If there were ever a time for energy realism, it is now. The data are clear regarding the challenge, in cost and time, to abandon hydrocarbons. The European Union and the United States have, over the past two decades, spent more than $5 trillion and made countless mandates and exhortations in the service of replacing oil, natural gas, and coal. They didn’t do these things to minimize the now starkly evident risks of dependence on Russia (or OPEC, for that matter) but to “decarbonize” the global energy system.

Overall global energy demand is up 50 percent since 2000 because of economic and population growth. To put it in terms that illustrate the scales involved: that growth equals twice the total annual energy use of the United States. That growth was fueled by a 30 percent increase in global oil production and a 60 percent increase in both coal and natural gas production.

Yes, the $5 trillion spent on alternatives did help reduce the hydrocarbon share of all energy use. It’s down to 84 percent today—a mere two percentage-point decline relative to two decades ago. Meantime, burning wood still supplies far more energy than all the world’s solar panels, and oil still fuels nearly 97 percent of all the world’s transportation.

The energy policies of the past two decades have utterly failed to chart a path toward a future free of hydrocarbons—and more critically, free of dependencies on regimes unfriendly to the West. The International Energy Agency (IEA)—which, it bears noting, is a promoter of the “energy transition”—forecasts that two decades from now, even if the world were to commit even more fully to alternatives, oil and natural gas will still meet more than half of all global needs.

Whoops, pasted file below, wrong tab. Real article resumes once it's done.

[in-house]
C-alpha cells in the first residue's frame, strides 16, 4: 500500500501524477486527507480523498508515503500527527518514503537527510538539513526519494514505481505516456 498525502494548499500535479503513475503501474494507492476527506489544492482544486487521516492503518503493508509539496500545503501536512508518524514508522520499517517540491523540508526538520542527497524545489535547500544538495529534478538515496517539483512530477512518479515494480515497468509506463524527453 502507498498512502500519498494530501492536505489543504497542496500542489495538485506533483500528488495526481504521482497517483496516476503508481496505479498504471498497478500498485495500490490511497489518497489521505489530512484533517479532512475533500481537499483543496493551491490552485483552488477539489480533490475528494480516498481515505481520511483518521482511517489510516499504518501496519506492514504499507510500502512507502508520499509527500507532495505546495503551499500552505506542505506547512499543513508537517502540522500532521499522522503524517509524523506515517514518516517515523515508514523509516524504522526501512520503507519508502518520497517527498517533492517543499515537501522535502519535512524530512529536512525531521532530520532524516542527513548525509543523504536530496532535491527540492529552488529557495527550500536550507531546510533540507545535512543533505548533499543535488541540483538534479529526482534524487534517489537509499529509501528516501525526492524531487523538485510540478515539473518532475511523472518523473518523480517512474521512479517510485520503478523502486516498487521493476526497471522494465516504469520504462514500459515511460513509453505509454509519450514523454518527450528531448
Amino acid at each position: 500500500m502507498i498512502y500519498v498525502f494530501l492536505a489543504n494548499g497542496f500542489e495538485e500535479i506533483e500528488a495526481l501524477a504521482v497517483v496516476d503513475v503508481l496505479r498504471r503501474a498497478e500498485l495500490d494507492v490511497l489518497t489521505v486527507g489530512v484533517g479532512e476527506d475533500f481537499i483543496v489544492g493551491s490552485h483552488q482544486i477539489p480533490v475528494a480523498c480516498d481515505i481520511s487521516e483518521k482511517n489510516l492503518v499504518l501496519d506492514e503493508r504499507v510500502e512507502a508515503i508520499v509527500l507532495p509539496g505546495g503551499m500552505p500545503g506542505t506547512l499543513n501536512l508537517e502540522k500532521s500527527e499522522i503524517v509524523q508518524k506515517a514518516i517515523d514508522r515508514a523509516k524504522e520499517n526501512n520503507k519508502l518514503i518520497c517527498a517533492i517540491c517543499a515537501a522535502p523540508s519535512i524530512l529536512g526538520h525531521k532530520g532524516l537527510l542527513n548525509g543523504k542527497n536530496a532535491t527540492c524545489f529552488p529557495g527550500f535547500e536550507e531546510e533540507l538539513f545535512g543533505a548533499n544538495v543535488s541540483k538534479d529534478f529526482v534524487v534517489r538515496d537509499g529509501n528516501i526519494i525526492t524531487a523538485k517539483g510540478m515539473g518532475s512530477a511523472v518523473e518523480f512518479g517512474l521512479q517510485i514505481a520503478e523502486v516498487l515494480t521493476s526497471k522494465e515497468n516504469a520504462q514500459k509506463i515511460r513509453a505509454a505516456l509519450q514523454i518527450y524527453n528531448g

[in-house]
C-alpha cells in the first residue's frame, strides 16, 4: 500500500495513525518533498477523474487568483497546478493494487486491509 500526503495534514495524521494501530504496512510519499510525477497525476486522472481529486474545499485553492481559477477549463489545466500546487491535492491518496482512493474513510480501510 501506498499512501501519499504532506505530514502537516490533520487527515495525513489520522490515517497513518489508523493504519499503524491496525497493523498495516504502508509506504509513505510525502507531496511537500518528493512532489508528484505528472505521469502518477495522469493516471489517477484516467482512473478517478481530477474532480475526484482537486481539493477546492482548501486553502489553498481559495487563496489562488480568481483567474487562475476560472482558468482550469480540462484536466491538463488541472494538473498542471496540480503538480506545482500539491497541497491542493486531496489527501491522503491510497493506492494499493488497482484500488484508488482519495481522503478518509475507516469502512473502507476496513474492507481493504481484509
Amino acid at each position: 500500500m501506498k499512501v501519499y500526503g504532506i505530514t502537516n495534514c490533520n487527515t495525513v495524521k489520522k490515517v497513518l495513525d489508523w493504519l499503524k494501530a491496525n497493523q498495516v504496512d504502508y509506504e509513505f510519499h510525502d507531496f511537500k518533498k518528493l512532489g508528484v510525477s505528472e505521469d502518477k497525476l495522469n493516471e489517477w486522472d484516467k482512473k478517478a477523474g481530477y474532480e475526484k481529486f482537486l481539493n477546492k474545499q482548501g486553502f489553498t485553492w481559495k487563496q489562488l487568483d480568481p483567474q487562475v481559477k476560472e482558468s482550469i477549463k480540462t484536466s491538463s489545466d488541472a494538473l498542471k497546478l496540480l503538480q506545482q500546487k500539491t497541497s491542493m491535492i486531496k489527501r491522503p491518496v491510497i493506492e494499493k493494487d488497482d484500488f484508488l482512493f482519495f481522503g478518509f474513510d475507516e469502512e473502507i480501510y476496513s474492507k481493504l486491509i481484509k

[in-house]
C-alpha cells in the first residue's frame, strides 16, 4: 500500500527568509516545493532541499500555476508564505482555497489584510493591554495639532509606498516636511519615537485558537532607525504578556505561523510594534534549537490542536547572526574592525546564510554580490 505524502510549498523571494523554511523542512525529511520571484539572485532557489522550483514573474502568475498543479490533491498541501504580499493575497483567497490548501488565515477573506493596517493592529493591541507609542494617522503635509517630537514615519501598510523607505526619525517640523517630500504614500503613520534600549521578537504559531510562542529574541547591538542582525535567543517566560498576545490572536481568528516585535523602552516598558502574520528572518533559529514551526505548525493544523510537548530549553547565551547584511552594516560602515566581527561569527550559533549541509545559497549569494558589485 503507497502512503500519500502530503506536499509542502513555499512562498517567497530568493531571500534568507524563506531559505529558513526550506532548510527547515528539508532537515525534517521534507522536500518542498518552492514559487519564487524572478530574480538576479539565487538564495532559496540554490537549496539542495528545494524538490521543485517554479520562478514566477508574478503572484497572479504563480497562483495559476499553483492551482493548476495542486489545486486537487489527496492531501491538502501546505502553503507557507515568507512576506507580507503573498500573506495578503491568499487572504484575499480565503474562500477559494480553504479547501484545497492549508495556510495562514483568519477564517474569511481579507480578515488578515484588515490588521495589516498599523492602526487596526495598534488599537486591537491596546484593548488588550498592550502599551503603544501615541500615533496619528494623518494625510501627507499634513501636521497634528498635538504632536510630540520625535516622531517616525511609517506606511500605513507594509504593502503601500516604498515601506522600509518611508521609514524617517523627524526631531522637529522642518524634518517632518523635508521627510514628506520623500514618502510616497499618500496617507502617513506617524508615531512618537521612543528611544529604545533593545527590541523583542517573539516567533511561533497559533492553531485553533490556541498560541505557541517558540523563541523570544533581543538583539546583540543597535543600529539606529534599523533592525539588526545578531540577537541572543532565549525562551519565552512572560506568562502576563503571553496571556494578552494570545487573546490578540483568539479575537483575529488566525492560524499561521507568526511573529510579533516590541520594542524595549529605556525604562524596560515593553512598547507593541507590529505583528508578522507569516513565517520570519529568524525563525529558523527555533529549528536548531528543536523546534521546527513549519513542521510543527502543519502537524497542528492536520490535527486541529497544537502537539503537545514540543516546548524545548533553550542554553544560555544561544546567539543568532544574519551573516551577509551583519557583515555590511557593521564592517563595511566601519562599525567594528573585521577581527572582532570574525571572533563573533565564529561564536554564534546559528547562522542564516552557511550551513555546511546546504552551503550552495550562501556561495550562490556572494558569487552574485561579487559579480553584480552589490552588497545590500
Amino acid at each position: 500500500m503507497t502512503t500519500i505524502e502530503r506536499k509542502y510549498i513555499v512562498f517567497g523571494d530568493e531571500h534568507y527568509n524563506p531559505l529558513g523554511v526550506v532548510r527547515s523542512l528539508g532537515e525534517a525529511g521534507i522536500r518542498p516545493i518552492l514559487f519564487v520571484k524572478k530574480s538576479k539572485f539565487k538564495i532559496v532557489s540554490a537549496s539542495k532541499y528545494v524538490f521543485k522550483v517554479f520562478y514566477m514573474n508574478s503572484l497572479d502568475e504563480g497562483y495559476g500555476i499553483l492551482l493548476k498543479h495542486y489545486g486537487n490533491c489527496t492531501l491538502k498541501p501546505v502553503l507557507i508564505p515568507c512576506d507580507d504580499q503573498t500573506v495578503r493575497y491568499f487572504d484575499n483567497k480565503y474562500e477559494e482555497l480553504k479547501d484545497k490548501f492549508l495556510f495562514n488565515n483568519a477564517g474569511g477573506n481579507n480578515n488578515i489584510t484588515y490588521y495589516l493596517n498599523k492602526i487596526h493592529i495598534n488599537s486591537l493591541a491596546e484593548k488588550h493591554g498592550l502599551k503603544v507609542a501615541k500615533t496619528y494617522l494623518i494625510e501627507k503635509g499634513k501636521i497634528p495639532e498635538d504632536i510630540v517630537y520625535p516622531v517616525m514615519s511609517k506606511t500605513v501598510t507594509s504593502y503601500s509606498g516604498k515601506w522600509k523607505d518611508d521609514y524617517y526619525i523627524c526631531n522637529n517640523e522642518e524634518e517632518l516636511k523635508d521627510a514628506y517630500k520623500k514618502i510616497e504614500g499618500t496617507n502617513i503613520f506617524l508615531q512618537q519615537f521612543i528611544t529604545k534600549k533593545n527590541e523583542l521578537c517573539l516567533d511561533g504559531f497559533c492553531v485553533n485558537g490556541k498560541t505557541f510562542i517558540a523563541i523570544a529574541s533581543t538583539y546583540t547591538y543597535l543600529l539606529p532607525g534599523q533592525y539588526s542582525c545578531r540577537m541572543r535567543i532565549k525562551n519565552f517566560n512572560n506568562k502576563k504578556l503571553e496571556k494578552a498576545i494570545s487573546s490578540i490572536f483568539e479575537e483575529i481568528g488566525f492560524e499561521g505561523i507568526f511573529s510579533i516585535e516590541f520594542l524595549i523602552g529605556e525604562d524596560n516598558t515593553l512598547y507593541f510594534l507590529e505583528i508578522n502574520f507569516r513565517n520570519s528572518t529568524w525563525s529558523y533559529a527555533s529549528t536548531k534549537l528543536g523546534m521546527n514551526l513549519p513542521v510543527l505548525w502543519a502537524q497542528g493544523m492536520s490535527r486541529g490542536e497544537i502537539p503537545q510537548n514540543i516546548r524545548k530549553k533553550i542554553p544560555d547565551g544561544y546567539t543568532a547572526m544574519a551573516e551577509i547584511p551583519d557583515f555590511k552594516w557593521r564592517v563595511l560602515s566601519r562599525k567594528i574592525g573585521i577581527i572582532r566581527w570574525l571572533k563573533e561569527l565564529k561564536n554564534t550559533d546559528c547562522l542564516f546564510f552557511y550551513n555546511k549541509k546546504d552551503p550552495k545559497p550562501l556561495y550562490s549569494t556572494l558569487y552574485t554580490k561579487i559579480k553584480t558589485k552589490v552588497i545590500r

Those who want to accelerate a putative “energy transition,” by fiat or with the carbon tax often proffered as a “neutral” solution, are engaging in magical thinking about the nature of energy technologies. We’ve been treated to two decades of analogizing “energy tech” with computing and communications tech. To distill the lack of seriousness of that analogy, consider the fact that, if photovoltaic technology could scale like silicon logic, we would soon see a postage-stamp-size solar array powering a skyscraper. If chemistry scaled like computers, we’d see batteries the size of a single book powering jumbo jets.

To put the magical thinking in more concrete terms: it would require two billion Tesla car batteries to replicate the energy in the minimum quantities of natural gas that Europe stores for normal reliability (never mind what it would need in a crisis). No manufacturing technologies exist that could make that many batteries. That’s just for Europe, and it doesn’t even include oil.